As highly connected hubs emerge in the Lightning Network, they will still be trust-minimized. Channels are protected by the rules of the Lightning Network, and nodes can unilaterally close channels. Additionally, as long as barriers to entry remain sufficiently low, it should be easy to route around nodes exhibiting monopolistic behavior, and market incentives should encourage this. Most importantly, all collateral — i.e., all potential liabilities — are held and secured on-chain, and so as currently designed, there is minimal risk of over-leveraging, default, and insolvency.
10. Privacy and Identity
The Lightning Network establishes a new privacy model.
While identities on the Lightning Network are largely static and public, transactions are known only to counterparties. (Some partial information is available to intermediate nodes in a transaction, and some summary information is available on the public Blockchain.) Presently, a node’s static public identity on the Lightning Network takes a simple form: its public key.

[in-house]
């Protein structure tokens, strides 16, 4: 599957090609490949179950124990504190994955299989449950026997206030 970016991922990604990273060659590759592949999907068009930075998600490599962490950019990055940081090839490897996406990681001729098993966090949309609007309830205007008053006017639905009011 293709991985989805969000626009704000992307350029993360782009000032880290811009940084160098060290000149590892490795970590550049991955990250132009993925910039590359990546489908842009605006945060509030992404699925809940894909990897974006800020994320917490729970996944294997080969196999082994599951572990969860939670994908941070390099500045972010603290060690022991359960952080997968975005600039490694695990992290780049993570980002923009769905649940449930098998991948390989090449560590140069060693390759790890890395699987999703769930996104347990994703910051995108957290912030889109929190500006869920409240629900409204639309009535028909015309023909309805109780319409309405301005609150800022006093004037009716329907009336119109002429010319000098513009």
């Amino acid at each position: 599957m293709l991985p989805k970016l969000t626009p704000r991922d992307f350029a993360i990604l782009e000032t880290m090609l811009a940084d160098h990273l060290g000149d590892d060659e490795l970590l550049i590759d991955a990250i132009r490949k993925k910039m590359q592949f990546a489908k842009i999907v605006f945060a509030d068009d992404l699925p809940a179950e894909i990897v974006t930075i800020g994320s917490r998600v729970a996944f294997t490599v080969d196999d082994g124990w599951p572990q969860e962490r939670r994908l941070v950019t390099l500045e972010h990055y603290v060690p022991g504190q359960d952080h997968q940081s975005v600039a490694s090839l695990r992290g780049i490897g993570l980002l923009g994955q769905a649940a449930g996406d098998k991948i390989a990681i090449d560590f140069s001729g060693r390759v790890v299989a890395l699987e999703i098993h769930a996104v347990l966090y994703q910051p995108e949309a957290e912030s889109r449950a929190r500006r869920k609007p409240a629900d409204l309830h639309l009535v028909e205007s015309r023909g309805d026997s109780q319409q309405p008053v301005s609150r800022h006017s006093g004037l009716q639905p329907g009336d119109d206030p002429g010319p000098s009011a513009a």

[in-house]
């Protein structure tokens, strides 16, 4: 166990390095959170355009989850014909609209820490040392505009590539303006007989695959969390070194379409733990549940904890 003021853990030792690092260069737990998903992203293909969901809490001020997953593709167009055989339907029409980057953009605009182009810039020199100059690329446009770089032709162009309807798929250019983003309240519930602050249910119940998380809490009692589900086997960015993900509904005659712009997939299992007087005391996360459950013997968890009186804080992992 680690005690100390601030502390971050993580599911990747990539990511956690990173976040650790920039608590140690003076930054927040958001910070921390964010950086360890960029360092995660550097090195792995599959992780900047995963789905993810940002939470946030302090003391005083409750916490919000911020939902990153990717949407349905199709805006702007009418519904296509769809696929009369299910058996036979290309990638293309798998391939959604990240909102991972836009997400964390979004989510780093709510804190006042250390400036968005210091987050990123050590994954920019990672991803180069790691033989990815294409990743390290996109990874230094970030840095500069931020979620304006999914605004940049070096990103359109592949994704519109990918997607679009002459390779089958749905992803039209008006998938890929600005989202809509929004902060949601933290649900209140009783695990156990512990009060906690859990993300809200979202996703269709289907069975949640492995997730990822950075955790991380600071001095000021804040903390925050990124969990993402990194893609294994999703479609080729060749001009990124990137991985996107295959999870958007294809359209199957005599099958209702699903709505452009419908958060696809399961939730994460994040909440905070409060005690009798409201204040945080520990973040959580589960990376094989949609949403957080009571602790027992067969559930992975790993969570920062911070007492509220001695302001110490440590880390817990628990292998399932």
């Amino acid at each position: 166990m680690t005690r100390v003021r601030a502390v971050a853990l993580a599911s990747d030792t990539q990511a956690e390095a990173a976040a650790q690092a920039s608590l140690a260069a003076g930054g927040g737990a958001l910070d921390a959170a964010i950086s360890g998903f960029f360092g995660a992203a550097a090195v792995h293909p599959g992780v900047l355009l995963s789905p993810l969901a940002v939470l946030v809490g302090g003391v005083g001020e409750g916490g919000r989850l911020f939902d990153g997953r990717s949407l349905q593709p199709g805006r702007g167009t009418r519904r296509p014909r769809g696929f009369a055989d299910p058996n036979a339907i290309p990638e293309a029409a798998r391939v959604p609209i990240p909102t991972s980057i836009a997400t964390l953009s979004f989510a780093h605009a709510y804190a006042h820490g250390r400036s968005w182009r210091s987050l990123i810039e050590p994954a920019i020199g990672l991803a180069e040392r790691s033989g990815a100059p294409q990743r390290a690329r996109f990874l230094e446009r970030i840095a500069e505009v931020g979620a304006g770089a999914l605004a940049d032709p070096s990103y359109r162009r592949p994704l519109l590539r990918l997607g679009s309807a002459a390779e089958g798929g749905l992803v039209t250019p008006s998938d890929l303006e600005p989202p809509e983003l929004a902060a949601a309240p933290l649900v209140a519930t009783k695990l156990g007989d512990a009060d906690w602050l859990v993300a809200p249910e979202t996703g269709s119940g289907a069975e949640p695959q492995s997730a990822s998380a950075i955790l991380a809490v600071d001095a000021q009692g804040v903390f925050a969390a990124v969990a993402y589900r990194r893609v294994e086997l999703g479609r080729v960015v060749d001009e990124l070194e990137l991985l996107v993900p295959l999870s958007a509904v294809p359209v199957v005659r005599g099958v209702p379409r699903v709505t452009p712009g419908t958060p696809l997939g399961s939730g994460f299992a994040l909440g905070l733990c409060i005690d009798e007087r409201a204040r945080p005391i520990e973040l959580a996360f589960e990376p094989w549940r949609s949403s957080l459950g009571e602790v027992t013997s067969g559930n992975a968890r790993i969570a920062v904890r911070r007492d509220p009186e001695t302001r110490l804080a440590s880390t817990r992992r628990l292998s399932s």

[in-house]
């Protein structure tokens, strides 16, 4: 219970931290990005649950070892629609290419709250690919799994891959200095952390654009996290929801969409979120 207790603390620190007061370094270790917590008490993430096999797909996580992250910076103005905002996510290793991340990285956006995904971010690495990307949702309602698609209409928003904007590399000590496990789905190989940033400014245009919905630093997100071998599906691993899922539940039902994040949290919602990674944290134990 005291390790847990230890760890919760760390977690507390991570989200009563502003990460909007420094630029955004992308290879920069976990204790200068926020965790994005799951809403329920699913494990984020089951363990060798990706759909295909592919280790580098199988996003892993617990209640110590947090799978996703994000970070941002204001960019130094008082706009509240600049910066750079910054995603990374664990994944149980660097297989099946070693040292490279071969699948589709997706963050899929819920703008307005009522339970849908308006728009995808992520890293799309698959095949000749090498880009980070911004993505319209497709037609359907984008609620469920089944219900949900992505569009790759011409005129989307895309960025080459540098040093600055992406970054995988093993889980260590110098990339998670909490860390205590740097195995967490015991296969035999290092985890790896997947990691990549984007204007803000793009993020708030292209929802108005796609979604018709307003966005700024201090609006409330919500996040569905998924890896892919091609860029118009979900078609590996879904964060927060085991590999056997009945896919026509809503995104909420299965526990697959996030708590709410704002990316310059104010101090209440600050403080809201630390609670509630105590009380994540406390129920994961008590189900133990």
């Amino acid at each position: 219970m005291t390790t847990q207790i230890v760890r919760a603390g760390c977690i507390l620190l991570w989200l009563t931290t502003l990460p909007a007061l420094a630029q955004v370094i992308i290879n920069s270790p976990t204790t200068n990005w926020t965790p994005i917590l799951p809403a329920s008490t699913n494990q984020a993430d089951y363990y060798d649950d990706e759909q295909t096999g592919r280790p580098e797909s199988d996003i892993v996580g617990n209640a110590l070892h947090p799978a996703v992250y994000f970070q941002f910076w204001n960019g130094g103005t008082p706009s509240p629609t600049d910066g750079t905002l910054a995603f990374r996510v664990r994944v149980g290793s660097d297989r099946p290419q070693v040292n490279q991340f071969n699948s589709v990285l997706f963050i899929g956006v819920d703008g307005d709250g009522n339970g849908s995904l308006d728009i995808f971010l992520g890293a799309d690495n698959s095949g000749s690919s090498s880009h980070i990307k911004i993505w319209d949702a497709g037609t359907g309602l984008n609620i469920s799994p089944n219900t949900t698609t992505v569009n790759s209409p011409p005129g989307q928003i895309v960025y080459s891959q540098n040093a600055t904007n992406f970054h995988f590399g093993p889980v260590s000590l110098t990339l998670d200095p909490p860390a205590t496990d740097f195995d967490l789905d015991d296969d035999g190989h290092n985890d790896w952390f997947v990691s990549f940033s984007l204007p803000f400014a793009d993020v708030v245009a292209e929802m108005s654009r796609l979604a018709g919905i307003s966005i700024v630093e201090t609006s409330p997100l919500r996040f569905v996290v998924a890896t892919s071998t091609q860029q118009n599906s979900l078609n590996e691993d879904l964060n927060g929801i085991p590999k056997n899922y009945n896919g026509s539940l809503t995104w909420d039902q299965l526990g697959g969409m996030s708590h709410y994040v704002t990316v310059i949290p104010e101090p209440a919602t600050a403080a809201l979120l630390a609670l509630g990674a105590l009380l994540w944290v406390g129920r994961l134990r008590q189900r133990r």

Bitcoin Blockchain privacy model.
Lightning Network privacy model.
In the new privacy model of the Lighting Network, identity and reputation take on renewed importance:
(1) Reputation is important in seeking contracts and counterparties. For example, in opening new channels, reputation enables parties to evaluate more efficiently whether a potential counterparty will honor representations about availability, connectivity, and fees.
Reputation can be based on objectively observable network metrics, such as uptime, number and capacity of channels, and number of breaches and non-mutual settlements.
(2) Public identity is important in authenticating payees, transferees, and merchants. In making purchases, for example, authenticated identities allow a user to verify that a payment is going to the intended merchant, and to validate invoices and receipts.
Verified and authenticated identity is particularly important because it provides efficient protection against man-in-the-middle attacks, which are difficult to prevent in anonymized digital contexts without pre-existing trust.
Public key infrastructure (PKI), which can provide an efficient and contained point of trust, can address both of these needs — reputation and identity — without compromising the trust-minimized nature of the Blockchain.